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AED units can also be found in the community. This AED unit here is on the wall of Local Village Church. The idea is you can call the emergency services. The emergency services will then give you a code and you'd enter this code into the lock, turn the handle, and then you have access to the AED unit. This means that you could have someone who's gone into cardiac arrest at home. You could run down and activate the emergency service, and also get an AED unit. The hope is that this AED unit would arrive on scene before the emergency services. It could save valuable time. Remember, every minute of delay in the AED being deployed, gives a 10% drop in survival rates. If we could get this there in two or three minutes earlier than the paramedics arrive, the person's chance of survival is much higher.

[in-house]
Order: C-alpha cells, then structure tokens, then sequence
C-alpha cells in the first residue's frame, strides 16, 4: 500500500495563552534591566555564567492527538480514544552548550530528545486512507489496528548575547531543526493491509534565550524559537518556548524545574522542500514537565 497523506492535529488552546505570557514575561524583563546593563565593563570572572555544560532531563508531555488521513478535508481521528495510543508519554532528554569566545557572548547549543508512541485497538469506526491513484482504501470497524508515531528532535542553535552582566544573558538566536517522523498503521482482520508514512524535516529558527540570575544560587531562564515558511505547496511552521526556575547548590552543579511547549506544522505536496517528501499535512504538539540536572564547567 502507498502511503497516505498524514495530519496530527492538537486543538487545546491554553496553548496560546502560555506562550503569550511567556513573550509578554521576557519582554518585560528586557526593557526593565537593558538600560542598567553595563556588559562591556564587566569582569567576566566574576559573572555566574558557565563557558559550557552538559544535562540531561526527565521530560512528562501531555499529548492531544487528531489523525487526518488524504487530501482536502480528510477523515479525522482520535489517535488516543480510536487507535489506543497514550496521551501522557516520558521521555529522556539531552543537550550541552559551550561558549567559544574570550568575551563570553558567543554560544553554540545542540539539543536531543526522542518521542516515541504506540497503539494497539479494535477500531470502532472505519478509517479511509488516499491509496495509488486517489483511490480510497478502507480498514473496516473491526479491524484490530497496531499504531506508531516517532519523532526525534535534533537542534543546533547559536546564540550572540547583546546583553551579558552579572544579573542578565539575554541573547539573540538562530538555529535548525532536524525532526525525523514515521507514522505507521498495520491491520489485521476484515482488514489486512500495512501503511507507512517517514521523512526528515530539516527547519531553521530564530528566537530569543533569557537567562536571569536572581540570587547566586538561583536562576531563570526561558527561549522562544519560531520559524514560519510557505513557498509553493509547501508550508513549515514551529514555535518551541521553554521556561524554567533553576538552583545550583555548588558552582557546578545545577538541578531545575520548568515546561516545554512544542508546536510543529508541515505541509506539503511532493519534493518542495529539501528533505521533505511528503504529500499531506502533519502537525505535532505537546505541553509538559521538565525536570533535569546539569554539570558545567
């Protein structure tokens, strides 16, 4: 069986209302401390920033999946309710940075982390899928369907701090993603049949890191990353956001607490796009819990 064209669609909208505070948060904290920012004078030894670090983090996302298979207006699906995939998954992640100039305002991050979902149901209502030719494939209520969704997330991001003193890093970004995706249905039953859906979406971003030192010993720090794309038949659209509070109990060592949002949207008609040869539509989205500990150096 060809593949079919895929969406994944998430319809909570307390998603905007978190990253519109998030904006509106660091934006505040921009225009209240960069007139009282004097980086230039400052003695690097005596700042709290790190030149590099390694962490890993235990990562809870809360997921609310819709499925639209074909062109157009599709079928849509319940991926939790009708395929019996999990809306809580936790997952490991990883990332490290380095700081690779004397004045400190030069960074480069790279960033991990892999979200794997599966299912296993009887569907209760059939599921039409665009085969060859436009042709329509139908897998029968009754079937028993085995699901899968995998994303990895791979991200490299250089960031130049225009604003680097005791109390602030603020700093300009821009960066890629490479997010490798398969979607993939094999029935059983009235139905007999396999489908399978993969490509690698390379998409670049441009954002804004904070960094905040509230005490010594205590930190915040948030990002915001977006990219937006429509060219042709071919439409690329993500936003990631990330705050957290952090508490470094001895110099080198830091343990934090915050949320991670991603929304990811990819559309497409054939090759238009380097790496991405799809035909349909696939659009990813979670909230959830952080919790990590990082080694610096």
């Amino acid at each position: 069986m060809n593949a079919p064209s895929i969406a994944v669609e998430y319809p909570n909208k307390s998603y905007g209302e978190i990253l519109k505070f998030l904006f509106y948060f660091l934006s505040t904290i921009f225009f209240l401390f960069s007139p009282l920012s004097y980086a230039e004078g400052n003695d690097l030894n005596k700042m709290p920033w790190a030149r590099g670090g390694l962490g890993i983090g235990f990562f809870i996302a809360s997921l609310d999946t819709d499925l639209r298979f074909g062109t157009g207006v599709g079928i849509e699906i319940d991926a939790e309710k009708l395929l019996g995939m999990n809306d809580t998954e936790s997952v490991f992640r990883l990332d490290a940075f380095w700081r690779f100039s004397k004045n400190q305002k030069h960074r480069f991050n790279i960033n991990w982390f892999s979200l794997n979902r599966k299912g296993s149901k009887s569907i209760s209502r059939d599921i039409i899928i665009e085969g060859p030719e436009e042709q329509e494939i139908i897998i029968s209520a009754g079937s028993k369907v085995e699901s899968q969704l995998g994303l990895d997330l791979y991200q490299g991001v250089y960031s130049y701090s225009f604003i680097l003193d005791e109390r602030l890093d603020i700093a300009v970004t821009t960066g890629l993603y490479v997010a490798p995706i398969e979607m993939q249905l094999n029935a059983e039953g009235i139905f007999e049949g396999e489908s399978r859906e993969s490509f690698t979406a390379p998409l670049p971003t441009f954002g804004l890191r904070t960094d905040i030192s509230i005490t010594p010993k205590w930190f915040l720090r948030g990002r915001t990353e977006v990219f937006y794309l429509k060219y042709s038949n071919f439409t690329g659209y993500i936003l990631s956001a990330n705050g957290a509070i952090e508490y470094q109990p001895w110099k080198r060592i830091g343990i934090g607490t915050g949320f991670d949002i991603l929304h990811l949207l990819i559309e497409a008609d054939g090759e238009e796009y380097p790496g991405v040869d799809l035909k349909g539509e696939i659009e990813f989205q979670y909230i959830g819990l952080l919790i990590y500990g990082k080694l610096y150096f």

If you've got these in your community, ask the community and find out who's responsible for them. They'll probably have some other sorts of training so you can learn a bit more, or maybe join your local community responder network. The sign on the unit is the universal AED sign. You'll see this anywhere there is an AED. We got basic instructions along the front, the main lock, and this little window here just allows you to look inside to make sure that the unit is all okay. With this one here, you look inside, you'll see a green light on the unit. An AED that's inside might not be one that you're familiar with, but all AED units are basically the same. They all have an on/off button and they all have a shock button, so just read the instructions on the unit.